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brIAn HAS been eMPloyed AS An ACtuAry For MAny yeArS.
After a long period working at an insurance company, he decided to
become an independent consultant. While his private practice thrived,
he became concerned that as a sole practitioner, he might be vulnerable
to mistakes and incomplete analyses. these problems, though likely
unintentional, could result in violations of actuarial standards.
Brian discussed these concerns
with other independent consultants in
his professional network. A group of
them agreed to provide reviews of each
other’s work on a regular basis as part
of their quality control process. After
participating in the reviews for several
years, Brian grew uneasy. He was responsible not only for his own work but
also, as a peer reviewer, that of others.
Too often he had seen what he consid-
ered to be subpar work presented for his
review. When he shared his comments
and critique, he met with a lot of de-
fensive responses. He also was not able
to follow up to see what changes may
have been incorporated in the final work
products. In addition, Brian believed
that his own work often was given cur-
sory review by his peers.
Brian decided to join a large consulting
firm, at which he would have a better review process for his work. He also would
be able to engage with other actuaries regarding his work and participate in the
review of others’ work products.
Things went smoothly for some
time. Then the other shoe dropped.
He saw a work product that he thought
was poorly done. When he informed
the author of his issues with the methods and assumptions underlying the
analysis, he was told that the report
met the firm’s guidelines for work of
this nature. Brian’s appeals to senior
members of the firm went unanswered.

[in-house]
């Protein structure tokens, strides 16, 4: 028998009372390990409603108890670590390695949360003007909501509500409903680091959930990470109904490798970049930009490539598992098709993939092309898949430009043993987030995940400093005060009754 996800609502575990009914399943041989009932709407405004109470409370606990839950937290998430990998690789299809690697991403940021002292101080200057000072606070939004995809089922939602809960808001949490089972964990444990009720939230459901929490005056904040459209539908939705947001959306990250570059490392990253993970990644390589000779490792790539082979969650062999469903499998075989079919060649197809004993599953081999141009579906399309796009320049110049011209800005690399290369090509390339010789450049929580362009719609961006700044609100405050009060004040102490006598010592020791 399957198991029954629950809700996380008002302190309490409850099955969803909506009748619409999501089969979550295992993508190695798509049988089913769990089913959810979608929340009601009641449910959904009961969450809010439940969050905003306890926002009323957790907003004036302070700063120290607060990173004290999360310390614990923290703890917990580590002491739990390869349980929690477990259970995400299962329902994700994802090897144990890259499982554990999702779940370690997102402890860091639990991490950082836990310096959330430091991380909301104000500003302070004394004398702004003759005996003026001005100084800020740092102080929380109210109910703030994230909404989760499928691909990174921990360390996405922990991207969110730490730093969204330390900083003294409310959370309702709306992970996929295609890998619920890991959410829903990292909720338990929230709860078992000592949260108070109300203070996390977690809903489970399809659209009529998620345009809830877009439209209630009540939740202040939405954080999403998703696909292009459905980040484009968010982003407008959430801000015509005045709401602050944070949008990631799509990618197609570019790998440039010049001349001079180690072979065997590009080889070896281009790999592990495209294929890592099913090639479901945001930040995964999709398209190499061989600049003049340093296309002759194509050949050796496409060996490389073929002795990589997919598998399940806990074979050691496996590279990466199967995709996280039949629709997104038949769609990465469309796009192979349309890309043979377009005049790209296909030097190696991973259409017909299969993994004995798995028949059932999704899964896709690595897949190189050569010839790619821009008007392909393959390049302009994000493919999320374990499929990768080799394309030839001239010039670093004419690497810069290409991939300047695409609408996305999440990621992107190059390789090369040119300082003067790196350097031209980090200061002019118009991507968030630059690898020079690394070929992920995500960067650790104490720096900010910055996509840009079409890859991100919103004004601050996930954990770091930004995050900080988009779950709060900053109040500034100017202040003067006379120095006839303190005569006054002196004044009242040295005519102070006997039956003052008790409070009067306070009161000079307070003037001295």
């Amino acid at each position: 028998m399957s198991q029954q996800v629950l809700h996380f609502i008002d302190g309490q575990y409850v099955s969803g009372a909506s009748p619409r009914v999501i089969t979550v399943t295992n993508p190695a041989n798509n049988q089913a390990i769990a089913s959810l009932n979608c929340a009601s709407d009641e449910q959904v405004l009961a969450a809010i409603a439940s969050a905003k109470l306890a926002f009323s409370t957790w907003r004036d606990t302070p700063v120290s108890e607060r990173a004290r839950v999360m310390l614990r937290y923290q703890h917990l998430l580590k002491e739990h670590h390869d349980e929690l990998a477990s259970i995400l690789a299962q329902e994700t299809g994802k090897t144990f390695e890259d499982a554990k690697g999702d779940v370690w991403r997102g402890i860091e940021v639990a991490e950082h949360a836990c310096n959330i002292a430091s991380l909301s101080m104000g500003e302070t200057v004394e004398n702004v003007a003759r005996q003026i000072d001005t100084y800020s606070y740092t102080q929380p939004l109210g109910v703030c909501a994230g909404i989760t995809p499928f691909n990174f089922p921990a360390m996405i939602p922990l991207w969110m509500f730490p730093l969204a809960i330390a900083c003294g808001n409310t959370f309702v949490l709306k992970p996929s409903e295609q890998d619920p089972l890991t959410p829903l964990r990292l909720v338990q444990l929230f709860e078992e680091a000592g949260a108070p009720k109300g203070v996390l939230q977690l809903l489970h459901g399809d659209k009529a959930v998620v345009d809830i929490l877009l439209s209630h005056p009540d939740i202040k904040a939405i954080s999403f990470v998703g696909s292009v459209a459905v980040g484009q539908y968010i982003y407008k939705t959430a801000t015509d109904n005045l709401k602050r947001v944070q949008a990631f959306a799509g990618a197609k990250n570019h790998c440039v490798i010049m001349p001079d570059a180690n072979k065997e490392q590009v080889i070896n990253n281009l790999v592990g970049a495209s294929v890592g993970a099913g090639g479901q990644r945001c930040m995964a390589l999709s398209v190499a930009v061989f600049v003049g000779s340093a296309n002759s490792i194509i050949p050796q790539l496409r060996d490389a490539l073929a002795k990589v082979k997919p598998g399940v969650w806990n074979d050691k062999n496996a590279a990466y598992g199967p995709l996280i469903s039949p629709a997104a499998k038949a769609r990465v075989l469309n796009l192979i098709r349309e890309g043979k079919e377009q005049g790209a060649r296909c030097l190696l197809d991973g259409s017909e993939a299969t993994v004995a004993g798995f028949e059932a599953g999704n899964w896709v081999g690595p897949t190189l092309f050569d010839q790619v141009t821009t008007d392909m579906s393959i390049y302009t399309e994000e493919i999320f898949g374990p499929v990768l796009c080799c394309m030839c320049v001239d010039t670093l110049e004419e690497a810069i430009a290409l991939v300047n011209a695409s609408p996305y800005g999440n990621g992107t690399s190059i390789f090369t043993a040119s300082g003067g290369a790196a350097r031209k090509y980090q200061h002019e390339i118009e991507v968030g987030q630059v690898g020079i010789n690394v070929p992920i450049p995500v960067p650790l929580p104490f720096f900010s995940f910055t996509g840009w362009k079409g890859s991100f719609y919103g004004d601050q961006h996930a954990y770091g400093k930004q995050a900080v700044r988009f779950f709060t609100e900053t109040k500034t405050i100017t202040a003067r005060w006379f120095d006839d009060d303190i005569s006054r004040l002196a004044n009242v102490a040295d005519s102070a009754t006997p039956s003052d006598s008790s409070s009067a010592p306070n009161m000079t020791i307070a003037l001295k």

He eventually found out that another
actuary had given the go-ahead to issue what Brian believed was a subpar
report. This apparently was company
practice and met the requirements of
the firm’s internal peer review process.
As Brian considered his options,
the client who received the report in
question had the work reviewed by an
independent actuary. The independent
review found multiple problems with
the methods and assumptions underlying the work. The client made several
attempts to discuss the report—and potentially amend it—with the signing
actuary. These requests were met with
a response that there was extensive
peer review within the firm and the
report would stand as issued. A formal
complaint was filed with the Actuarial
Board for Counseling and Discipline
(ABCD) by the client.
The subject actuary and the firm
responded to the complaint with a detailed description of the firm’s peer
review process. The use of the objectionable methodology also was
defended as common and acceptable
practice by this large firm. Some of
the firm’s literature, in fact, cited the
method as a novel way of addressing
the issues underlying the report.
This scenario raises several concerns. Among others, what were Brian’s
responsibilities, if any, as regards the
Code of Professional Conduct when he